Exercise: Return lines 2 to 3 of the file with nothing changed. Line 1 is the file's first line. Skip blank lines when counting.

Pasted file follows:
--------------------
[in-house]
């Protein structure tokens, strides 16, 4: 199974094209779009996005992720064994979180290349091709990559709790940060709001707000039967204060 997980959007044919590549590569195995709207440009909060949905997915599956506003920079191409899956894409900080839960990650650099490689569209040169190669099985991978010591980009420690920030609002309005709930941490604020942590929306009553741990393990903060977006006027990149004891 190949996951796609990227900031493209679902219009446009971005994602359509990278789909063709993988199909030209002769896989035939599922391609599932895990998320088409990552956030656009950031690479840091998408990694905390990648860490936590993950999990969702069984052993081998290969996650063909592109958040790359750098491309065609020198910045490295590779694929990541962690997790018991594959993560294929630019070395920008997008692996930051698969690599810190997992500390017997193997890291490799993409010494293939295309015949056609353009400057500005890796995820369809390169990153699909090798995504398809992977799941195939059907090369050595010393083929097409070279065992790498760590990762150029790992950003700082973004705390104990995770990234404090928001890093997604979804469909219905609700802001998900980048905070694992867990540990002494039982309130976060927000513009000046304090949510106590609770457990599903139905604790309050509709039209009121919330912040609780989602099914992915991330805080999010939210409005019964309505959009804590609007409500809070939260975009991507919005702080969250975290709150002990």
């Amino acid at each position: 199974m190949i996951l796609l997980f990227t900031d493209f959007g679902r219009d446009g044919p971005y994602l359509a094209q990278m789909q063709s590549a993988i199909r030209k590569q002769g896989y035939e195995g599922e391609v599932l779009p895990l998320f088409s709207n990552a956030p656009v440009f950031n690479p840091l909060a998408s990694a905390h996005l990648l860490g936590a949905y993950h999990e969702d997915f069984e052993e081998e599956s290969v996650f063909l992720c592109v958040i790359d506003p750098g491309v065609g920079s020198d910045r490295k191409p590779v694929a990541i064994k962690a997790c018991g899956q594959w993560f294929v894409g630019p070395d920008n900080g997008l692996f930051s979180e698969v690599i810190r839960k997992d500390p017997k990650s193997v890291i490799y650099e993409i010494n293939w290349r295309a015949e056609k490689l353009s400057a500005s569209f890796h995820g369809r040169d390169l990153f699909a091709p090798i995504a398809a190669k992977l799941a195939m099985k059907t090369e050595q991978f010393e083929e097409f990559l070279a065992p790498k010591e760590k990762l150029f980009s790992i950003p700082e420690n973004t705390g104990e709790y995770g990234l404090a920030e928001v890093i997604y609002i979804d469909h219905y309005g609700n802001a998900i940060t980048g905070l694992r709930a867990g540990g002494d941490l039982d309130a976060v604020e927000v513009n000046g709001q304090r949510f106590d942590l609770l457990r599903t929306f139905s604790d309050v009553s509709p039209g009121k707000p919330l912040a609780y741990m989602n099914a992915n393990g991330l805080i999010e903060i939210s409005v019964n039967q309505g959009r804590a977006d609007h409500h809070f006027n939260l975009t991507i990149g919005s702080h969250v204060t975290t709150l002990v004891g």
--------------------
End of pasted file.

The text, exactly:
């Protein structure tokens, strides 16, 4: 199974094209779009996005992720064994979180290349091709990559709790940060709001707000039967204060 997980959007044919590549590569195995709207440009909060949905997915599956506003920079191409899956894409900080839960990650650099490689569209040169190669099985991978010591980009420690920030609002309005709930941490604020942590929306009553741990393990903060977006006027990149004891 190949996951796609990227900031493209679902219009446009971005994602359509990278789909063709993988199909030209002769896989035939599922391609599932895990998320088409990552956030656009950031690479840091998408990694905390990648860490936590993950999990969702069984052993081998290969996650063909592109958040790359750098491309065609020198910045490295590779694929990541962690997790018991594959993560294929630019070395920008997008692996930051698969690599810190997992500390017997193997890291490799993409010494293939295309015949056609353009400057500005890796995820369809390169990153699909090798995504398809992977799941195939059907090369050595010393083929097409070279065992790498760590990762150029790992950003700082973004705390104990995770990234404090928001890093997604979804469909219905609700802001998900980048905070694992867990540990002494039982309130976060927000513009000046304090949510106590609770457990599903139905604790309050509709039209009121919330912040609780989602099914992915991330805080999010939210409005019964309505959009804590609007409500809070939260975009991507919005702080969250975290709150002990």
């Amino acid at each position: 199974m190949i996951l796609l997980f990227t900031d493209f959007g679902r219009d446009g044919p971005y994602l359509a094209q990278m789909q063709s590549a993988i199909r030209k590569q002769g896989y035939e195995g599922e391609v599932l779009p895990l998320f088409s709207n990552a956030p656009v440009f950031n690479p840091l909060a998408s990694a905390h996005l990648l860490g936590a949905y993950h999990e969702d997915f069984e052993e081998e599956s290969v996650f063909l992720c592109v958040i790359d506003p750098g491309v065609g920079s020198d910045r490295k191409p590779v694929a990541i064994k962690a997790c018991g899956q594959w993560f294929v894409g630019p070395d920008n900080g997008l692996f930051s979180e698969v690599i810190r839960k997992d500390p017997k990650s193997v890291i490799y650099e993409i010494n293939w290349r295309a015949e056609k490689l353009s400057a500005s569209f890796h995820g369809r040169d390169l990153f699909a091709p090798i995504a398809a190669k992977l799941a195939m099985k059907t090369e050595q991978f010393e083929e097409f990559l070279a065992p790498k010591e760590k990762l150029f980009s790992i950003p700082e420690n973004t705390g104990e709790y995770g990234l404090a920030e928001v890093i997604y609002i979804d469909h219905y309005g609700n802001a998900i940060t980048g905070l694992r709930a867990g540990g002494d941490l039982d309130a976060v604020e927000v513009n000046g709001q304090r949510f106590d942590l609770l457990r599903t929306f139905s604790d309050v009553s509709p039209g009121k707000p919330l912040a609780y741990m989602n099914a992915n393990g991330l805080i999010e903060i939210s409005v019964n039967q309505g959009r804590a977006d609007h409500h809070f006027n939260l975009t991507i990149g919005s702080h969250v204060t975290t709150l002990v004891g």